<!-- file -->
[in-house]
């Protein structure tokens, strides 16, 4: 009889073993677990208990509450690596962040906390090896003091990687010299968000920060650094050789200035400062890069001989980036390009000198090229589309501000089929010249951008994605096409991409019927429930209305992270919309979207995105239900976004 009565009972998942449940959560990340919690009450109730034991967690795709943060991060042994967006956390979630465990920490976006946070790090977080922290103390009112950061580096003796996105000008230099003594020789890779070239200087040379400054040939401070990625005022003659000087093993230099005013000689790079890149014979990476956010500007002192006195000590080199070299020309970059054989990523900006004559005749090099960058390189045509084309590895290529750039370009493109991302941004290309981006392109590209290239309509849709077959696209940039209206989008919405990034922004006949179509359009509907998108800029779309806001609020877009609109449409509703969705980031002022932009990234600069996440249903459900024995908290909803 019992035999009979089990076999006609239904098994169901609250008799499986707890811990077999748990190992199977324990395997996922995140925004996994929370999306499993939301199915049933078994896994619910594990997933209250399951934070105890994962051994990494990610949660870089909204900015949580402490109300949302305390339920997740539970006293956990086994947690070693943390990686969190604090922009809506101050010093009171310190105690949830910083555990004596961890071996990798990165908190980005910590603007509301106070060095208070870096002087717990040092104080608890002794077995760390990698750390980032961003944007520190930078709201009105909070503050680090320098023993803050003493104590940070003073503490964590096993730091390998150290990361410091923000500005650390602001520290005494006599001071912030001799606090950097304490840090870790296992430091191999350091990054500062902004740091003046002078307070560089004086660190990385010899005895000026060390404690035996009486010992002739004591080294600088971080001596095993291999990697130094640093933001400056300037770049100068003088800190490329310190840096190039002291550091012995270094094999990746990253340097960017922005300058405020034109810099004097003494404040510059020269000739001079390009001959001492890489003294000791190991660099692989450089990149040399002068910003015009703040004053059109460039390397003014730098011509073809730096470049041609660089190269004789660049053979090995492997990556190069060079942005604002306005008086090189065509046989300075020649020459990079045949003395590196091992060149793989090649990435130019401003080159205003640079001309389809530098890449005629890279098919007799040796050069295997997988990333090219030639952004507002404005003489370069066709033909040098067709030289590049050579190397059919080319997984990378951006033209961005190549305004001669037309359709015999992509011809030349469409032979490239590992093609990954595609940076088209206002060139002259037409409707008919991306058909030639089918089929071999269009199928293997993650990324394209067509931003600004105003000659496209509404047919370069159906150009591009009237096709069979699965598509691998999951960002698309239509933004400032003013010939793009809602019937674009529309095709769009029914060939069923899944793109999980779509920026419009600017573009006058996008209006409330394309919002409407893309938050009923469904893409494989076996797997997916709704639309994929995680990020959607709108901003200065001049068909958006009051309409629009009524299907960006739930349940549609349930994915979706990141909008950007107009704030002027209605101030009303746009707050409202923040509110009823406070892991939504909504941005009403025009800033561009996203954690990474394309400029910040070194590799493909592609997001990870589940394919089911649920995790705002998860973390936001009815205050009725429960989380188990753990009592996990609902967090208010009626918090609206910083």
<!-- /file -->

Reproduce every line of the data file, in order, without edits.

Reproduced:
[in-house]
């Protein structure tokens, strides 16, 4: 009889073993677990208990509450690596962040906390090896003091990687010299968000920060650094050789200035400062890069001989980036390009000198090229589309501000089929010249951008994605096409991409019927429930209305992270919309979207995105239900976004 009565009972998942449940959560990340919690009450109730034991967690795709943060991060042994967006956390979630465990920490976006946070790090977080922290103390009112950061580096003796996105000008230099003594020789890779070239200087040379400054040939401070990625005022003659000087093993230099005013000689790079890149014979990476956010500007002192006195000590080199070299020309970059054989990523900006004559005749090099960058390189045509084309590895290529750039370009493109991302941004290309981006392109590209290239309509849709077959696209940039209206989008919405990034922004006949179509359009509907998108800029779309806001609020877009609109449409509703969705980031002022932009990234600069996440249903459900024995908290909803 019992035999009979089990076999006609239904098994169901609250008799499986707890811990077999748990190992199977324990395997996922995140925004996994929370999306499993939301199915049933078994896994619910594990997933209250399951934070105890994962051994990494990610949660870089909204900015949580402490109300949302305390339920997740539970006293956990086994947690070693943390990686969190604090922009809506101050010093009171310190105690949830910083555990004596961890071996990798990165908190980005910590603007509301106070060095208070870096002087717990040092104080608890002794077995760390990698750390980032961003944007520190930078709201009105909070503050680090320098023993803050003493104590940070003073503490964590096993730091390998150290990361410091923000500005650390602001520290005494006599001071912030001799606090950097304490840090870790296992430091191999350091990054500062902004740091003046002078307070560089004086660190990385010899005895000026060390404690035996009486010992002739004591080294600088971080001596095993291999990697130094640093933001400056300037770049100068003088800190490329310190840096190039002291550091012995270094094999990746990253340097960017922005300058405020034109810099004097003494404040510059020269000739001079390009001959001492890489003294000791190991660099692989450089990149040399002068910003015009703040004053059109460039390397003014730098011509073809730096470049041609660089190269004789660049053979090995492997990556190069060079942005604002306005008086090189065509046989300075020649020459990079045949003395590196091992060149793989090649990435130019401003080159205003640079001309389809530098890449005629890279098919007799040796050069295997997988990333090219030639952004507002404005003489370069066709033909040098067709030289590049050579190397059919080319997984990378951006033209961005190549305004001669037309359709015999992509011809030349469409032979490239590992093609990954595609940076088209206002060139002259037409409707008919991306058909030639089918089929071999269009199928293997993650990324394209067509931003600004105003000659496209509404047919370069159906150009591009009237096709069979699965598509691998999951960002698309239509933004400032003013010939793009809602019937674009529309095709769009029914060939069923899944793109999980779509920026419009600017573009006058996008209006409330394309919002409407893309938050009923469904893409494989076996797997997916709704639309994929995680990020959607709108901003200065001049068909958006009051309409629009009524299907960006739930349940549609349930994915979706990141909008950007107009704030002027209605101030009303746009707050409202923040509110009823406070892991939504909504941005009403025009800033561009996203954690990474394309400029910040070194590799493909592609997001990870589940394919089911649920995790705002998860973390936001009815205050009725429960989380188990753990009592996990609902967090208010009626918090609206910083």